There are a number of different types of “no-contact” orders, some issued in the civil context, some in a criminal proceeding. Some of the most common orders include:
- “Anti-Harassment” orders (See RCW 10.14.040, RCW 10.14.080).
- Domestic Violence protection orders (either filed through the civil process by the alleged victim (See RCW 26.50.060, RCW 26.50.070, RCW 26.52.070), or attached to domestic violence charges in the pre-trial or post-sentencing phase (See RCW 10.99.040, RCW 10.99.050).
- Restraining orders associated with a pending dissolution (divorce) or child custody matter, especially with allegations of abuse or assault against the spouse/ex-spouse/child – See RCW 26.09.300, RCW 26.10.220, RCW 26.26.138, RCW 26.44.063, RCW 26.44.150).
- Sexual assault protection orders (See RCW 7.90.130 RCW 7.90.090).
- Orders to protect vulnerable adults (See RCW 74.34.145).
- Orders of “No contact” or “No hostile contact” can be imposed as a condition of pretrial release or sentence for a criminal charge.
This firm has worked with all of these types of orders, representing defendants, respondents, or petitioners. If you find yourself responding to a petition for any of these orders, or if you are accused of violating any of these orders, it's critical that you obtain the services of a no-contact order lawyer or a protection order attorney. Please feel free to call our office to see if we can assist you.
If you are planning to file a request for one of these orders for yourself or a child or dependent adult, it is very helpful to have legal counsel to help you, particularly if the other person has their own attorney. If you have already filed one of these orders and you would like assistance or advice, give us a call to see if we can help you.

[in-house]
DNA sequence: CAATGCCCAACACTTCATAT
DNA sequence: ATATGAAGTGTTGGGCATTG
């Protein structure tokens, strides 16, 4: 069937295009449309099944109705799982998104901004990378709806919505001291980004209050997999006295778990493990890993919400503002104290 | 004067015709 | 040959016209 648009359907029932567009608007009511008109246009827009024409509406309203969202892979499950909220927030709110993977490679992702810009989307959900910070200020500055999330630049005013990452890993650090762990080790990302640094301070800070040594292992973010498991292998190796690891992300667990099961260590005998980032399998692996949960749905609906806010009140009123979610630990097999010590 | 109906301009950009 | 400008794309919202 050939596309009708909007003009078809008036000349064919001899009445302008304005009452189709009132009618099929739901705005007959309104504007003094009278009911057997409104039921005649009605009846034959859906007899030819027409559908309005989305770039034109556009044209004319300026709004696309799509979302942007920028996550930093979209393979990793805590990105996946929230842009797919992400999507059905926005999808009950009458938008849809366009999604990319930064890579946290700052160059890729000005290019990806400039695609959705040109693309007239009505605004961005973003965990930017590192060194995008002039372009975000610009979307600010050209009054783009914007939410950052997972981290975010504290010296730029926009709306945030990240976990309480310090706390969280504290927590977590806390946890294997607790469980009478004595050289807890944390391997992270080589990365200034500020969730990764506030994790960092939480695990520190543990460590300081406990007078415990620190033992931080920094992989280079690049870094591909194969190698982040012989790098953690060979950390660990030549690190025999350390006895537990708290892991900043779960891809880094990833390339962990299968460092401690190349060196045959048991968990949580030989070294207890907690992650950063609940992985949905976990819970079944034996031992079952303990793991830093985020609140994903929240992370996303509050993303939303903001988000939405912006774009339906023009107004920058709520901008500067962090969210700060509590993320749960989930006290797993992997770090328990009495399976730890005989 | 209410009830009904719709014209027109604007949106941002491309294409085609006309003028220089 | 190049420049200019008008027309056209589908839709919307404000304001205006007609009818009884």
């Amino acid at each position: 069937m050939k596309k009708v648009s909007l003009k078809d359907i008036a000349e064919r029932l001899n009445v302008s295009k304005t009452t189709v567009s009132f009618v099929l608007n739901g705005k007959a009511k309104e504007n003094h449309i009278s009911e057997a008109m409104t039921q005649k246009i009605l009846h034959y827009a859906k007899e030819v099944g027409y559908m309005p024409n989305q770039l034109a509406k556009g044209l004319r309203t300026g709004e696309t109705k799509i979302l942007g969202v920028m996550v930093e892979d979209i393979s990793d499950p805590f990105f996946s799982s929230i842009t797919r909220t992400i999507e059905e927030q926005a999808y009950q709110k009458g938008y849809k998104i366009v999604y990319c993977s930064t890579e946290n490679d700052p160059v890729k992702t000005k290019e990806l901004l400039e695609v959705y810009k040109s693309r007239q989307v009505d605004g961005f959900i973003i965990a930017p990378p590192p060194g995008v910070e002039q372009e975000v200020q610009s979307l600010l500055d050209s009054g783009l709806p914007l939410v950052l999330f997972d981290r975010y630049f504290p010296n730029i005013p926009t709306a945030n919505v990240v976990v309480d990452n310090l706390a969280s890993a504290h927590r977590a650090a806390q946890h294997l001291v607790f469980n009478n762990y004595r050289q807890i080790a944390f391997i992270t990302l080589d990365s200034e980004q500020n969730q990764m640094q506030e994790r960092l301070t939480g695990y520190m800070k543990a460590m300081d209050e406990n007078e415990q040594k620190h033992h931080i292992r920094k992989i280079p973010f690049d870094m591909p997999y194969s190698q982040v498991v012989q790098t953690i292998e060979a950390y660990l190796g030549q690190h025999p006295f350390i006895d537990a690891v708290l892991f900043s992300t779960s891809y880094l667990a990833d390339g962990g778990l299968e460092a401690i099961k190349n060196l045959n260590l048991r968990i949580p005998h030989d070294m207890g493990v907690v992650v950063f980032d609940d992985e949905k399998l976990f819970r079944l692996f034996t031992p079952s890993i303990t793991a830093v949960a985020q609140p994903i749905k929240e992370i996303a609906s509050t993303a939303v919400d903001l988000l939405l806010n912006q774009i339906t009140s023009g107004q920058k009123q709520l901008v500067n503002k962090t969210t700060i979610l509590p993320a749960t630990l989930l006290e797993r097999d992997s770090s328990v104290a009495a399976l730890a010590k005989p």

Contact with the alleged victim (or “petitioner”) in these circumstances would lead to a criminal charge in most instances, or a finding of civil contempt in others. If the order is a pre-trial condition of release on another matter, and the court finds that the contact violated the no contact order, the court could choose to hold you in custody while your case is pending. The alleged “contact” can include text messages, online contact, telephone calls, emails, contact through a third party (relaying messages from a defendant), or in-person contact. If the contact is determined to be an “assault” – it can lead to a felony charge for a felony violation of a no contact order. It's important to have an attorney familiar with the laws in this area to combat the assumptions and prejudice that come from the filing of requests for no-contact orders, or the allegations that these orders have been violated.
Many people mistakenly believe that the contact does not constitute a violation if it is “invited” by the alleged victim. This is not the case. Be very careful about any contact from the “alleged victim.” If the alleged “victim” contacts a defendant, invites them to talk, visit, etc., and the defendant does not immediately discontinue the communication, the defendant can face criminal charges.